• Contesting the case is a tenant’s only chance to potentially stop the eviction.

Fast Eviction Timeline

When a landlord wins by default, the eviction moves forward very quickly, within a couple weeks.

  • 5 days after no response, the landlord can ask the court for a default judgment and writ of possession.
  • Sheriffs serve the writ, giving tenants only 5 calendar days to move before lockout.
  • Not contesting means going from normal tenant to being evicted within 2-3 weeks.

Severe Disadvantages

An uncontested eviction leaves the tenant with a poor rental history and record that makes re-renting very difficult.

  • Tenants lose the ability to negotiate more time, relocation help, or remove the case from records.
  • Default judgments show up on tenant screening reports, labeling them as failures to pay rent.
  • It makes finding new housing challenging when landlords review records.

Contesting unlawful detainers is essential, even in difficult cases. Avoid defaults to maximize options. 

Navigating the Legal Process of Unlawful Detainers

Unlawful detainers, commonly called evictions, follow a highly technical legal process. Tenants facing eviction need to understand these step-by-step procedures that landlords must strictly adhere to. This overview examines the key stages of an unlawful detainer action in California.

Serving Notices to Quit

The first step for every unlawful detainer is the landlord to serve a notice to quit, giving tenants notice to vacate.

  • Specifies why the landlord is ending the tenancy, like a lease violation.
  • Provides timeline for tenant to fix issue or leave, usually 3, 5, or 30 days.
  • If tenant complies, the process stops. If not, landlord files lawsuit.

Filing of Unlawful Detainer Lawsuit

If the tenant fails to comply with the notice, the landlord can file a summons and a complaint for unlawful detainer.

  • Summons orders tenant to respond within 5 days to avoid default.
  • The complaint lays out facts and legal basis for the eviction.
  • Filing starts the clock for tenant’s written response.

Tenant’s Written Response

To contest eviction, tenant must file a written response with the court within 5 days of being served.

  • An answer admits or denies allegations and lays out defenses.
  • Contesting forces a hearing – failing to respond results in default loss.
  • The response also asserts any counterclaims against the landlord.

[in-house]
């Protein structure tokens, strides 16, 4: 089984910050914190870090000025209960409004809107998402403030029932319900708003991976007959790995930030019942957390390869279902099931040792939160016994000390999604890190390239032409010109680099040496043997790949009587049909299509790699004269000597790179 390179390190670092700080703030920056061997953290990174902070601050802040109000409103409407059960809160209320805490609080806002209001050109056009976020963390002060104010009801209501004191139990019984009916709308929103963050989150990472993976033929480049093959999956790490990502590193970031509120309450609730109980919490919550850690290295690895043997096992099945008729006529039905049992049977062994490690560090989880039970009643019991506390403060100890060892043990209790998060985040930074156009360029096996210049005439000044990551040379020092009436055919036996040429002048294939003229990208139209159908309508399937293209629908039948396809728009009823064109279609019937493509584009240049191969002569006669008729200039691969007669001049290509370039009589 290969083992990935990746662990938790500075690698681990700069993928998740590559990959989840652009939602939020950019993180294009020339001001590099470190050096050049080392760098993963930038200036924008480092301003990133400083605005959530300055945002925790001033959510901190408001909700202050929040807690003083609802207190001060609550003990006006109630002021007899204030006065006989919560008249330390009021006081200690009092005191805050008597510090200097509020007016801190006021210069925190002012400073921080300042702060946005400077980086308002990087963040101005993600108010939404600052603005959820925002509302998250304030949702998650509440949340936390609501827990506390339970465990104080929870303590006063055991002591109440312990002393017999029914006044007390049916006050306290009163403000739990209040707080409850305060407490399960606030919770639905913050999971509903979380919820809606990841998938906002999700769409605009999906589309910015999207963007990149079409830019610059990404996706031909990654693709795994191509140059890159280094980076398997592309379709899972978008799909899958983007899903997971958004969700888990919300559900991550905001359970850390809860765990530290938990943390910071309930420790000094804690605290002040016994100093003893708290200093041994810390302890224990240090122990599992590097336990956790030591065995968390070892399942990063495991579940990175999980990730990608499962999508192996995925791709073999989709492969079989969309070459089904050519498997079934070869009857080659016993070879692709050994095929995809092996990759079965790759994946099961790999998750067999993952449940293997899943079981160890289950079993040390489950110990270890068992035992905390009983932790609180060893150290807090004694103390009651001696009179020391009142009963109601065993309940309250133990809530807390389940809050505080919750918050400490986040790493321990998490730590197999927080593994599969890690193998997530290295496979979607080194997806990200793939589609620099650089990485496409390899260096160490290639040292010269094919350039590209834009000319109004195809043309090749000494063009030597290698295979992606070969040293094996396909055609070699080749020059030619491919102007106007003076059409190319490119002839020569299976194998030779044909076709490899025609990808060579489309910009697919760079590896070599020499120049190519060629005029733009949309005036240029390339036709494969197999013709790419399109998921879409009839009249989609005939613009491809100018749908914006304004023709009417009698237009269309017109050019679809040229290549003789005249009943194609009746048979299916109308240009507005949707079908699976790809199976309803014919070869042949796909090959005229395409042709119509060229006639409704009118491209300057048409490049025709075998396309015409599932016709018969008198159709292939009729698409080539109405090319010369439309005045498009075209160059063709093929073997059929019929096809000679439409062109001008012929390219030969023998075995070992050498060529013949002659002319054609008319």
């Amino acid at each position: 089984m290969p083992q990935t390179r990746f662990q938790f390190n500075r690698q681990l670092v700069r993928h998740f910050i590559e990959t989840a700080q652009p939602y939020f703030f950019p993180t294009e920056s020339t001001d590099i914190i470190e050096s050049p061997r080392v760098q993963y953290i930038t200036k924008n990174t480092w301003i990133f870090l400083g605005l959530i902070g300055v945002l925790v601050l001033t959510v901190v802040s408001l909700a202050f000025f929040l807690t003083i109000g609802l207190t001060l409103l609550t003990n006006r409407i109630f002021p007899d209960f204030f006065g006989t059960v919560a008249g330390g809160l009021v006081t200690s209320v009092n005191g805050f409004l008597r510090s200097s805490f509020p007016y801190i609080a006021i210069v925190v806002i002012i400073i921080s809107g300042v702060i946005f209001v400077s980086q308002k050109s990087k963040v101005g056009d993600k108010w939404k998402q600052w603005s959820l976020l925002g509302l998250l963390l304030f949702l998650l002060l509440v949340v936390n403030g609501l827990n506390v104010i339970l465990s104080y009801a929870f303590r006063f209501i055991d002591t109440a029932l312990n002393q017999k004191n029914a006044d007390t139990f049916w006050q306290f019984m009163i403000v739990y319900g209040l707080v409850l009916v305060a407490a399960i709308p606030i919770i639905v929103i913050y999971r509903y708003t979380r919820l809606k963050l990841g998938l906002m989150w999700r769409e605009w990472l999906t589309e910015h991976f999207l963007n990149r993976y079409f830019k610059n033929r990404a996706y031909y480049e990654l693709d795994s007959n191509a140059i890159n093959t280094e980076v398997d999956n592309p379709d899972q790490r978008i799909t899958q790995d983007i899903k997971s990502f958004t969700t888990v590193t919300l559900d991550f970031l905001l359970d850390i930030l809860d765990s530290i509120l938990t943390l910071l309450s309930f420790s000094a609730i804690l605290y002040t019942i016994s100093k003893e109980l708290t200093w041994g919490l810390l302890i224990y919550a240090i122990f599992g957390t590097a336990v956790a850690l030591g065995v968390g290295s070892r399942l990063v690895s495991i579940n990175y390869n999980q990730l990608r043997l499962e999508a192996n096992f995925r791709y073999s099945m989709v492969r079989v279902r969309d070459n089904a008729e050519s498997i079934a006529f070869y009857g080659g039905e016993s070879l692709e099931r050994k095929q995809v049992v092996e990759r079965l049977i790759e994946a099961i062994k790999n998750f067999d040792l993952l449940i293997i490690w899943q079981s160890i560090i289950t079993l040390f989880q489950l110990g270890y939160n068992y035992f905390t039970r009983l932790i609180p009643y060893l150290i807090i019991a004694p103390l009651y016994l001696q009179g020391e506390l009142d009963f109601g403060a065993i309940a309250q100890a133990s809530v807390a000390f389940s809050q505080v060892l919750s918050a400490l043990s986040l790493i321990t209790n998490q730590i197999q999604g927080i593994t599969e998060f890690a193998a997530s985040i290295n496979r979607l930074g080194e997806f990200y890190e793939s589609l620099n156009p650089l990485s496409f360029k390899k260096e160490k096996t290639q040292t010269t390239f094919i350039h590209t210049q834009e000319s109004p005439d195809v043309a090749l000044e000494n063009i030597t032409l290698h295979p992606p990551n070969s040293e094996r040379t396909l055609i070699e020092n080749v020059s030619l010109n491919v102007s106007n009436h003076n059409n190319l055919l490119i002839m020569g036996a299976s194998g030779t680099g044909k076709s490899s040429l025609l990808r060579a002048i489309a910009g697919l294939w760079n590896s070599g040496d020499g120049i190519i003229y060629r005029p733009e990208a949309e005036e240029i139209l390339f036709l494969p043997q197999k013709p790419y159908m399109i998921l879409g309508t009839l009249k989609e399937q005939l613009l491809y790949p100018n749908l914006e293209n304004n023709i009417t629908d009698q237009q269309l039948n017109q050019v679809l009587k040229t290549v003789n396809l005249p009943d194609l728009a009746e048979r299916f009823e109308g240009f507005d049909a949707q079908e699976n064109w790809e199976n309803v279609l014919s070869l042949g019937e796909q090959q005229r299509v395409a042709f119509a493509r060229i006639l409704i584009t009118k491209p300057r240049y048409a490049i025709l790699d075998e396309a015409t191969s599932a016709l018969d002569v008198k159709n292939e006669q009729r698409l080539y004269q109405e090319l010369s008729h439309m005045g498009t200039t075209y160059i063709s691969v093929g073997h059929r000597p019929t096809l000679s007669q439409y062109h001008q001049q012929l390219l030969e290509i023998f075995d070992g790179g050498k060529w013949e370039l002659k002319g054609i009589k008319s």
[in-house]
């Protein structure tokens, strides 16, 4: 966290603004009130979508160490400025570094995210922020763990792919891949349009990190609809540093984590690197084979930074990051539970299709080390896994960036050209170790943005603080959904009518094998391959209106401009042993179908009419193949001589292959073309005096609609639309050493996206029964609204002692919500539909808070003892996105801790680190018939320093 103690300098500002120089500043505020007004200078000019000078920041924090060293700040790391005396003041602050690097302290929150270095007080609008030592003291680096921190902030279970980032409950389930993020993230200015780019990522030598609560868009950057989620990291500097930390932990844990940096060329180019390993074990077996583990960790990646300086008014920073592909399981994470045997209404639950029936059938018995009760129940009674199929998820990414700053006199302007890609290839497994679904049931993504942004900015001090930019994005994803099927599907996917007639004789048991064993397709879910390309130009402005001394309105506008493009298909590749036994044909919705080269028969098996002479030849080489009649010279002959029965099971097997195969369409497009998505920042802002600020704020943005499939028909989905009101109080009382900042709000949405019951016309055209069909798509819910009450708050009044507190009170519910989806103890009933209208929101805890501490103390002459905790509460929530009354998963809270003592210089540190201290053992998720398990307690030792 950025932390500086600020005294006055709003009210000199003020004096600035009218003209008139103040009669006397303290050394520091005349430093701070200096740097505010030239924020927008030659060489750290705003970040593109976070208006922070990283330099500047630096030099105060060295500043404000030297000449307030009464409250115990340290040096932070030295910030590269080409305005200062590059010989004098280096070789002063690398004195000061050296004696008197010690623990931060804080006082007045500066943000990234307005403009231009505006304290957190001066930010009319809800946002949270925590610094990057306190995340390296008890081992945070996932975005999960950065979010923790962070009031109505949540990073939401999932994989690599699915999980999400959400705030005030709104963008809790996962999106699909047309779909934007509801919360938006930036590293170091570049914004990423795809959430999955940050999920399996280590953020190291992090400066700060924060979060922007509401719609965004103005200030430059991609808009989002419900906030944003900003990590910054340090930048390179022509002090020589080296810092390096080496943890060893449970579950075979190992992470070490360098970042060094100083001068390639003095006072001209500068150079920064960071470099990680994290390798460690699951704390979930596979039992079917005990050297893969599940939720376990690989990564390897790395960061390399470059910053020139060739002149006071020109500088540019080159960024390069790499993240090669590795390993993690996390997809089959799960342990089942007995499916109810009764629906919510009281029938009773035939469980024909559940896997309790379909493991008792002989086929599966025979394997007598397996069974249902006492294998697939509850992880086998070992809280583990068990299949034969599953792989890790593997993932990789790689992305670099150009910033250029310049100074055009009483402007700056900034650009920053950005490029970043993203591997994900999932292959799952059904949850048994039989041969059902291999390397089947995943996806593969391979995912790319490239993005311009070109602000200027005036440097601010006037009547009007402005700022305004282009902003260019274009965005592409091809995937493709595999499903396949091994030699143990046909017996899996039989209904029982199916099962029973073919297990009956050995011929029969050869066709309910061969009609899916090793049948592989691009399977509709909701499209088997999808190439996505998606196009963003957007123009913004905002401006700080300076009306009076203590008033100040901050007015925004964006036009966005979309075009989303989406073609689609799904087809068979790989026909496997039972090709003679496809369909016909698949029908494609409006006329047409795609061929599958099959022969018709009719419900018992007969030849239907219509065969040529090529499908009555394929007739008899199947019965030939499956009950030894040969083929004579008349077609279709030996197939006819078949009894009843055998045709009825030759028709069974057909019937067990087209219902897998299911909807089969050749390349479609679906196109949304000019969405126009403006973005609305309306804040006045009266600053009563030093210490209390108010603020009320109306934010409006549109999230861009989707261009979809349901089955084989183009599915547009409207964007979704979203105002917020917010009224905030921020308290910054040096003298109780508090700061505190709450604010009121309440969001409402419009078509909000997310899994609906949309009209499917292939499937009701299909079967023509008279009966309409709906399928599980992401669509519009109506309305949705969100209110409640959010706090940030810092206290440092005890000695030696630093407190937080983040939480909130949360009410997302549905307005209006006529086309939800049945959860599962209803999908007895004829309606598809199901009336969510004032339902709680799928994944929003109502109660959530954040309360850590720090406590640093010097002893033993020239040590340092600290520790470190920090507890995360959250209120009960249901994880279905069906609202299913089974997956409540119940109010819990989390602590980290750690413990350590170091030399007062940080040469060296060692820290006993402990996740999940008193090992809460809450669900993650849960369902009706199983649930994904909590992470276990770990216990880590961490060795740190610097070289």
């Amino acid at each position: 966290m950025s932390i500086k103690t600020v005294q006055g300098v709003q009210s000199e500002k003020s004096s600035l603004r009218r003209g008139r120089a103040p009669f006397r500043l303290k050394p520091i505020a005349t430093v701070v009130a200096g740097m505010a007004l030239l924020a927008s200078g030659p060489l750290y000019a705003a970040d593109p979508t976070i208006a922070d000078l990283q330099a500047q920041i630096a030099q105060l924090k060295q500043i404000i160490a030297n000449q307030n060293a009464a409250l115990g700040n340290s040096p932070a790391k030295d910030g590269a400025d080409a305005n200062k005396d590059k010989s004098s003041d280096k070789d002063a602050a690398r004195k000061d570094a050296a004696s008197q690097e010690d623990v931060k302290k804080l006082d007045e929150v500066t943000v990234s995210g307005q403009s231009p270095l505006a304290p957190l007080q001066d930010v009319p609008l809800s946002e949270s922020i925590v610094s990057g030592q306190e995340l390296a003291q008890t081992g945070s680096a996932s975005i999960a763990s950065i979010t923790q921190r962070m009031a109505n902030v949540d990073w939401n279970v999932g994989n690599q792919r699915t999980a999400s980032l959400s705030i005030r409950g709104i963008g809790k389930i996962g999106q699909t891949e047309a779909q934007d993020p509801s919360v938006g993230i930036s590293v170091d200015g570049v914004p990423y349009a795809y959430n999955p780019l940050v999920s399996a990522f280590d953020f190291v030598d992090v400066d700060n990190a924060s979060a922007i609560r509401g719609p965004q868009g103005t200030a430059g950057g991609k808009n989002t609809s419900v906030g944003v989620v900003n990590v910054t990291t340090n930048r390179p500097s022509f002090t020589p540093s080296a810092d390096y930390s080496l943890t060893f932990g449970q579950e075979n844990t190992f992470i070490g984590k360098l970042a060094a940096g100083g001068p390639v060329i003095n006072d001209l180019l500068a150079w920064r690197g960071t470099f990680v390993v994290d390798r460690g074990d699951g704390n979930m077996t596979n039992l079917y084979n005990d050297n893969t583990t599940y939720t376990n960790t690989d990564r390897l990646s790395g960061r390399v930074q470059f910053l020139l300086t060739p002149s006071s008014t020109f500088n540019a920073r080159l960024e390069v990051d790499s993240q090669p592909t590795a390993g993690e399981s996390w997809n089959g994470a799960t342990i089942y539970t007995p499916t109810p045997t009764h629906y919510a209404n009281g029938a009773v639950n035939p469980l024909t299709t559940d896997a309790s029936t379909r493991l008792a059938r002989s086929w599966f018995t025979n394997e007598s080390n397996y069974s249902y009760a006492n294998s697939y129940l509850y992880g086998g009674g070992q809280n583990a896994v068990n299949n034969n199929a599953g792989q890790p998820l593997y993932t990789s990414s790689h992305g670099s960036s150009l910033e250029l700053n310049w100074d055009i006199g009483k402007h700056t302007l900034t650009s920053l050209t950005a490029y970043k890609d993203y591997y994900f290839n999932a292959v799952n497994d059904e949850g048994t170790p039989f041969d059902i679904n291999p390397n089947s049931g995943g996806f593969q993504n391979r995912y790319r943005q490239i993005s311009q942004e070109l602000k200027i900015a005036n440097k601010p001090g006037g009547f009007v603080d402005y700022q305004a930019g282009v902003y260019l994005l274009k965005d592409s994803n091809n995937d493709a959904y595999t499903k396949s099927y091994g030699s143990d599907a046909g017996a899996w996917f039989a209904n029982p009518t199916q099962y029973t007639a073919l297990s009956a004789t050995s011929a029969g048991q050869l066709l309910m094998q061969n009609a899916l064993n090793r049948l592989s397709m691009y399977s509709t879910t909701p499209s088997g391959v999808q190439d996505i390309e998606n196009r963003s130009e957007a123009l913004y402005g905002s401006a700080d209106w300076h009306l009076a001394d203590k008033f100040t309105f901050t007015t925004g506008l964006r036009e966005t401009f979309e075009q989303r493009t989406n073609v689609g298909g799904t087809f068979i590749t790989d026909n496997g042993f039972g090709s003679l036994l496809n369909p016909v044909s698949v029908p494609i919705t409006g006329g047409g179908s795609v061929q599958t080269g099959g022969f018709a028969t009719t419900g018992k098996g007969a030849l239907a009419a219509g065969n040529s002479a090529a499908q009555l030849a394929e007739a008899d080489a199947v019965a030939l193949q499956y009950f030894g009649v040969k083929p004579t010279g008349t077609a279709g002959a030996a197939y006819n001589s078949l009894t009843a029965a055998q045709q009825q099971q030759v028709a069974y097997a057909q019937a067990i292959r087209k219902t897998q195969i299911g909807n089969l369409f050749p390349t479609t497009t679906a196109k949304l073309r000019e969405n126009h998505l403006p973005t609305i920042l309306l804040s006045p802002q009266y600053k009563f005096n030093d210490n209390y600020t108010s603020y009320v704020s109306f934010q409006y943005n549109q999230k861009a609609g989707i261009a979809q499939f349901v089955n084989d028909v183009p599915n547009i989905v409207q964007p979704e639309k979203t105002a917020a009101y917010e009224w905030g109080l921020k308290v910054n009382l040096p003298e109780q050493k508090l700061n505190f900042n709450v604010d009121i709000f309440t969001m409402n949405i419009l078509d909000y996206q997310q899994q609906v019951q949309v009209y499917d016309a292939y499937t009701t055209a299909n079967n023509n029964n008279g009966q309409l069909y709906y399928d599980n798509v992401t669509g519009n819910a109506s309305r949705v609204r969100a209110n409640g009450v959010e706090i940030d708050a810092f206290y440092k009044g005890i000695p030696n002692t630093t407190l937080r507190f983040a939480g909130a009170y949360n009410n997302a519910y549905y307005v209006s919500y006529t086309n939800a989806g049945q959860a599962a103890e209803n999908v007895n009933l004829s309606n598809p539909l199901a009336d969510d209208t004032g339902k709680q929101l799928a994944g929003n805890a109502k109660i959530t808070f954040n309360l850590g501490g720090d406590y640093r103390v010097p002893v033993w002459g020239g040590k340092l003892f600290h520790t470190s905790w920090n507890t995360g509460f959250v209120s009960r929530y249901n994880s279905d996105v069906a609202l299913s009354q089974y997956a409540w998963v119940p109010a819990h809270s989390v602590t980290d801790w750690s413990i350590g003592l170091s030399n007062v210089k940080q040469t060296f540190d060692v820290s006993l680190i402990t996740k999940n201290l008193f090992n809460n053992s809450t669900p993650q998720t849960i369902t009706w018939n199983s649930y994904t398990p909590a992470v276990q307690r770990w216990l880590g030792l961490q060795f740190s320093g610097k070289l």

Court Hearing and Judgment

Disputed unlawful detainees will have a court hearing where the judge hears arguments and evidence.

  • Landlord has burden of proving right to evict tenant under the law.
  • Judge decides winner and enters judgment, issuing writ of possession if landlord prevails.
  • The losing tenant has only 5 days to appeal before vacating.

Closely following the unlawful detainer process is key for tenants facing eviction. Knowing the step-by-step procedures and requirements levels the playing field.

Fighting Unlawful Evictions in California with a Tenant Rights Attorney

Renting an apartment or commercial property in California comes with certain rights and protections for tenants. However, some landlords still attempt illegal evictions, known as “unlawful detainers”. Having an experienced tenant lawyer on your side leveled the playing field and helped fightback.

Understanding Unlawful Detainer Lawsuits

Unlawful detainer refers to a landlord filing a lawsuit to evict a tenant without following proper procedure. Reasons could include:

  • Non-payment of rent when the tenant has valid defenses
  • Retaliation for asserting tenant rights
  • Discrimination against protected classes

Landlords must provide adequate written notice before starting eviction proceedings. They can’t lockout tenants or force them to leave without going through the court process.

How a Tenant Rights Lawyer Can Help

An unlawful detainer attorney focuses specifically on defending tenants facing eviction lawsuits. Their in-depth knowledge of California housing law helps tenants stay in their homes. Specific ways a lawyer can help include:

  • Reviewing notices to identify defects
  • Asserting legal defenses to stop or delay evictions
  • Negotiating settlements for tenants to avoid an eviction on their record
  • Appearing in court to contest evictions and present defenses
  • Ensuring landlords follow all proper procedures

Having an advocate levels the playing field against powerful landlords trying to skirt the rules.

Key Tenant Defenses Against Unlawful Evictions

California has numerous tenant protections that skilled lawyers use to build strong cases. Potential defenses to unlawful detainer lawsuits include:

  • Improper notice: Landlords must strictly follow notice rules or start over. Common defects include incorrect amounts, service errors, or inadequate time.
  • Habitability issues: Tenants can withhold rent if a unit has serious health or safety defects until repairs are made. This impacts evictions based on non-payment.
  • Discrimination: Evicting tenants for discriminatory reasons based on protected characteristics is illegal.

An experienced lawyer identifies potential defenses to either get the case dismissed or delay eviction to find a resolution.

Having a tenant attorney levels the playing field and asserts your rights when facing an unlawful eviction lawsuit. Don’t let landlords skirt the rules and procedures. Fight back with the help of an expert unlawful detainer lawyer focusing on tenant defenses and rights.